In every organizational business, success is the core objective, and so any single plan is oriented towards the success of that business. In the face of a competitive environment, it is good to learn how to suitably compete, so as to avoid ending up in a significant disadvantage. As one of the instructors said,”if you are not getting better, you are getting worse” (Gardner 3). Many people have several criteria for getting to success, and some of them are complex while are just but simple not forgetting that they either work or fail.
Considering the history and the future of the performance improvement sector, it becomes less certain that the current movement will deliver the best and long lasting as they are being promised by the methods applied. Looking back to the ways which were sometimes used back, they were too promising to give good results and so they all began with great expectations. But because of the huge expectations of an improvement it continued to consume many resources in documenting and auditing quality systems, which probably allowed continuous poor quality production. (Gardner4)
For the process of improvement to do well and give better returns, there are some fundamentals that need to be considered- where investments are made today, and the benefits waited for future to tell. Failure to acknowledge this idea will tend to promote several non-profiting patterns as discussed by Gardner (Gardner6)
Short-circuiting the essentials; to move from the level of existence in the performance improvement, there are crucial steps that must be passed through. Skipping any of these essentials will mean that the effectiveness of the program will be impeded over the long run. Many people are always willing to short circuit the process may be because of trying to easily and shortly get to the fruits of success and therefore the seeds of failure are set in place which sprout soon and the hope for success start diminishing (Gardner7).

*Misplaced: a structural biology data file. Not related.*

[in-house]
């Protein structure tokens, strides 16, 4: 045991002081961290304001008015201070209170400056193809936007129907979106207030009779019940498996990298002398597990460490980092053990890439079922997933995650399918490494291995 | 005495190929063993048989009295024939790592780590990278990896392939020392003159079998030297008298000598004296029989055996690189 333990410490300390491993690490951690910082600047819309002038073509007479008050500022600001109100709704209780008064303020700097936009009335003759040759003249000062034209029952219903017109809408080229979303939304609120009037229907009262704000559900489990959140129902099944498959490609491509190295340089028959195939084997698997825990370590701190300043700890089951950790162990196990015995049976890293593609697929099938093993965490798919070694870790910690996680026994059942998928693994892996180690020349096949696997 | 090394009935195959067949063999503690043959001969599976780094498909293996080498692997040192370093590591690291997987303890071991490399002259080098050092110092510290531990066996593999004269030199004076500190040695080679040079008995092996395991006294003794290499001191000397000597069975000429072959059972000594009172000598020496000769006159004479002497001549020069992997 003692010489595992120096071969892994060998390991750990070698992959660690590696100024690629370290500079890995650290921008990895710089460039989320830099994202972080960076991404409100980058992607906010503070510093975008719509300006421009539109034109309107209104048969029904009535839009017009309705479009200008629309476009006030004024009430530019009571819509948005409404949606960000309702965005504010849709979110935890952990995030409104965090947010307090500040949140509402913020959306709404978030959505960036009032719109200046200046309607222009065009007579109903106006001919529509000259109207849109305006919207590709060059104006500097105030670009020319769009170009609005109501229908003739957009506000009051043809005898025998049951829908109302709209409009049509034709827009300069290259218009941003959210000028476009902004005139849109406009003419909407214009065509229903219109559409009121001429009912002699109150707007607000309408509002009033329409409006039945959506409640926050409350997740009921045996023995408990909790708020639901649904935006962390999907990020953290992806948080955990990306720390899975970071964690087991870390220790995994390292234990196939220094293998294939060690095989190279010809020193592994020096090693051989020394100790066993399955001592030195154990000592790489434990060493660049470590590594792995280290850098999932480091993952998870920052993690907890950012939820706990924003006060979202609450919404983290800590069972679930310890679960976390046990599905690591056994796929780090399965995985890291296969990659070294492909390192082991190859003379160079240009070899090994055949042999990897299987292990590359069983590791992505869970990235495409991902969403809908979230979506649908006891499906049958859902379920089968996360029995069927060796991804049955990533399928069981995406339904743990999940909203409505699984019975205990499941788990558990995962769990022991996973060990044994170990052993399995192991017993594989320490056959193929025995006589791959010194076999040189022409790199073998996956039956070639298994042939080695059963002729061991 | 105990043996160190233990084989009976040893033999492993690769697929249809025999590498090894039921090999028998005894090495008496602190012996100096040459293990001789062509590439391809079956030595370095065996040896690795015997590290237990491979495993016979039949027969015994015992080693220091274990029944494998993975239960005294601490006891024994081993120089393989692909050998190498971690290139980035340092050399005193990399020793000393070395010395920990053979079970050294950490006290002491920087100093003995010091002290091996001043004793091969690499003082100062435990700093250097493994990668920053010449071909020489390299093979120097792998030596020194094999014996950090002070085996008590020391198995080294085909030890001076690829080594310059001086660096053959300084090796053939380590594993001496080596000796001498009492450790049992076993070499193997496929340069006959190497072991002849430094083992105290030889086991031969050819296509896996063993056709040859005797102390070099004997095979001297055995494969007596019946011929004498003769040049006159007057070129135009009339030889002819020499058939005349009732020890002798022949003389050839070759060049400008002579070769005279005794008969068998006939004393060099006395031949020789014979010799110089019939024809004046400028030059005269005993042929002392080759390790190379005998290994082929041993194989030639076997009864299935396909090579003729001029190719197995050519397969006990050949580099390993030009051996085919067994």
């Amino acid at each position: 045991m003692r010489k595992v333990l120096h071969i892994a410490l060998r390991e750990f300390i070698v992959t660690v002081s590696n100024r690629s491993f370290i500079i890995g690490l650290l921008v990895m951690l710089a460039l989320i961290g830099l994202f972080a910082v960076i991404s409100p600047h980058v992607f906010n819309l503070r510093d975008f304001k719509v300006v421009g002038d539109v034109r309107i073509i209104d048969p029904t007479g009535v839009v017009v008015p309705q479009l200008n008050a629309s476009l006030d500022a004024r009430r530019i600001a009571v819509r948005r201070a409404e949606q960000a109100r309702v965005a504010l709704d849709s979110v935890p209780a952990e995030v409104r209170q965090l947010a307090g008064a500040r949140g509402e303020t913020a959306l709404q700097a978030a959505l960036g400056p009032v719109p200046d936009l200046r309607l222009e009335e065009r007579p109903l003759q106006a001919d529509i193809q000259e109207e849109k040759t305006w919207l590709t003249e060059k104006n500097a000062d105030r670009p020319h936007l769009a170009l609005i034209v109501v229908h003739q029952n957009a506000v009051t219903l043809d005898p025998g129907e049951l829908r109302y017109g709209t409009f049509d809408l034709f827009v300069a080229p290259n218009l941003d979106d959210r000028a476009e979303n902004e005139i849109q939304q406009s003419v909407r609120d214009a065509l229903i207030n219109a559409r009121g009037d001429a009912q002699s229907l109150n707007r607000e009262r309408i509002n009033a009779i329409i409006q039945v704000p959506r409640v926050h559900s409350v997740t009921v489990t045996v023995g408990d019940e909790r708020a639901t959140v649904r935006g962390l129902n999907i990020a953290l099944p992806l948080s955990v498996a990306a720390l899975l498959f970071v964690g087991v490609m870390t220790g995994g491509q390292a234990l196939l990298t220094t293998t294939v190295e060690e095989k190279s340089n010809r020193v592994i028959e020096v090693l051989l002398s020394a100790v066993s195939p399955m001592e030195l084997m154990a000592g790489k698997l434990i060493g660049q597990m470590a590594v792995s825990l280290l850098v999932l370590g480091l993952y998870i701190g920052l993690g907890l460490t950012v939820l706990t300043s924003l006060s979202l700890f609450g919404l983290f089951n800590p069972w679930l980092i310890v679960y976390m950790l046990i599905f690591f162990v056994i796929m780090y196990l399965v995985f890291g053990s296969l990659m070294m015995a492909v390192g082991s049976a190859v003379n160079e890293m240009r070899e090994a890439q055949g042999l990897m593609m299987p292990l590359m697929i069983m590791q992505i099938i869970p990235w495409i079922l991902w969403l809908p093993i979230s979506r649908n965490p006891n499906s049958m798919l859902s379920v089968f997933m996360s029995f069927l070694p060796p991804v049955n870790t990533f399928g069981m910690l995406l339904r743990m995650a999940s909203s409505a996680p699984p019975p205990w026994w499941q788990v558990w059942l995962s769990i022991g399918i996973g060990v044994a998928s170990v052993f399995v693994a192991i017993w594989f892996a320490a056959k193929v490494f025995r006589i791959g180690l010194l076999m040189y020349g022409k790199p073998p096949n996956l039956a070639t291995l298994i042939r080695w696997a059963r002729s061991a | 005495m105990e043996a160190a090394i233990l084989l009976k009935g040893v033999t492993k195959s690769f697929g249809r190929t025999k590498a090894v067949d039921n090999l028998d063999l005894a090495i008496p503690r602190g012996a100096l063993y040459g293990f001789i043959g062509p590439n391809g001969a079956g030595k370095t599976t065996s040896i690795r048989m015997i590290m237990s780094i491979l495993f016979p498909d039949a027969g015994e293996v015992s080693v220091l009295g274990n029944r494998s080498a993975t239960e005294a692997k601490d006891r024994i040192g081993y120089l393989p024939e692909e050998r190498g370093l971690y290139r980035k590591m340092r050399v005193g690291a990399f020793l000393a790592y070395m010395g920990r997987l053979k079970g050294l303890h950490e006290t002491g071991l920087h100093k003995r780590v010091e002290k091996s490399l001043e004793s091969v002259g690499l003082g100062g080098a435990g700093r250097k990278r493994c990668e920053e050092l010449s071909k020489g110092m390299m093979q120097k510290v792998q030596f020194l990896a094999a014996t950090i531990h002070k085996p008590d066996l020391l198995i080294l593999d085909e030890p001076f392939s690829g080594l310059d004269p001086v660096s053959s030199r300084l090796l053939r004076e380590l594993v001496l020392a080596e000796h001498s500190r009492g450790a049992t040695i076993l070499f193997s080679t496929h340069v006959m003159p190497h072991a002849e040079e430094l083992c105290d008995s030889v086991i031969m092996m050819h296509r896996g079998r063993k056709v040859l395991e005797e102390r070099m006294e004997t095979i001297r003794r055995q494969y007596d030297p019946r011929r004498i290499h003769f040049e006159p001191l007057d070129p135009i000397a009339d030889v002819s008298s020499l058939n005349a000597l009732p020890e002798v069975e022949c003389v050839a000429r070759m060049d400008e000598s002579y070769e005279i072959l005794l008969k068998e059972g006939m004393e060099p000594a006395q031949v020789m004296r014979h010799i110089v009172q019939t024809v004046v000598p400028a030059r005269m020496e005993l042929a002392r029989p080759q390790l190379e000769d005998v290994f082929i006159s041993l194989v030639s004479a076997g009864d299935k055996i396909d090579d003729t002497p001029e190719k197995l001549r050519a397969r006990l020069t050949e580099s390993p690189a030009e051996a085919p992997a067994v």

Bogus improvements; sometimes the development managers are under high pressure to produce great improvements in a very short time. This place them at a verge of using any means possible to reach to their focus and what they do is to manipulate and exaggerate the genuine results obtained. When this happens, programs become superficial and promote form-over-substance conditions (Gardner8).
Premature harvesting; the anxiety to take improvements to the bottom line, early gains are most likely to be realized. It is more than obvious that results in an organization are what sell the programs. However, it is more convincing that total concentration on the immediate results will propel the patterns outlined in ways that will ultimately defeat our programs set in place. It must be understood that while the improvement work practitioners must move faster in their operation, the managerial department must also understand that success results take a long time before they are realized. Practitioners must therefore not act rashly but should discuss with the long-term manager the potential capacity of the production effort before agreeing the time limit after which result of improvement will have been realized. Otherwise, even whatever the promising the program is to give results might not come to be true. Out of Gardner’s research, it is clear that upon, “closer examination, however, one would find that the localized improvement has significant adverse effects on the enterprise and its value stream” (Gardner6).
It is now clear that every organization has its different capacity of realizing the improvement results and therefore the time span set for every program vary from institution to the other. Process improvement is just but a step in moving towards success, and it must be preceded by many other steps, and the one who closely follows is the level-setting improvement. This is necessary because owing to the organization’s speed of moving to success; it has to begin from a basic level where all the resources will be easily and safely accessed. Therefore, process improvement is an important but incomplete tool, and so it is better that we may need to consider the following cautions when engaging in the process improvement work: (Gardner 7-8)
Process improvement is not a magic pullet. Many people are tempted to believe that process improvement will move the whole process and give good results that will swiftly change the luck of the enterprise, but it is never to happen because it will not be able to solve every single problem that faces the company. So for a complete thinking the broader issues of how the organizational structure and systems are designed and managed must be considered and the many problems facing us today will be solved, as Gardner said, “Actually, it seems that these broader issues are frequently the real cause of many of the performance problems facing us today.” (Gardner 7)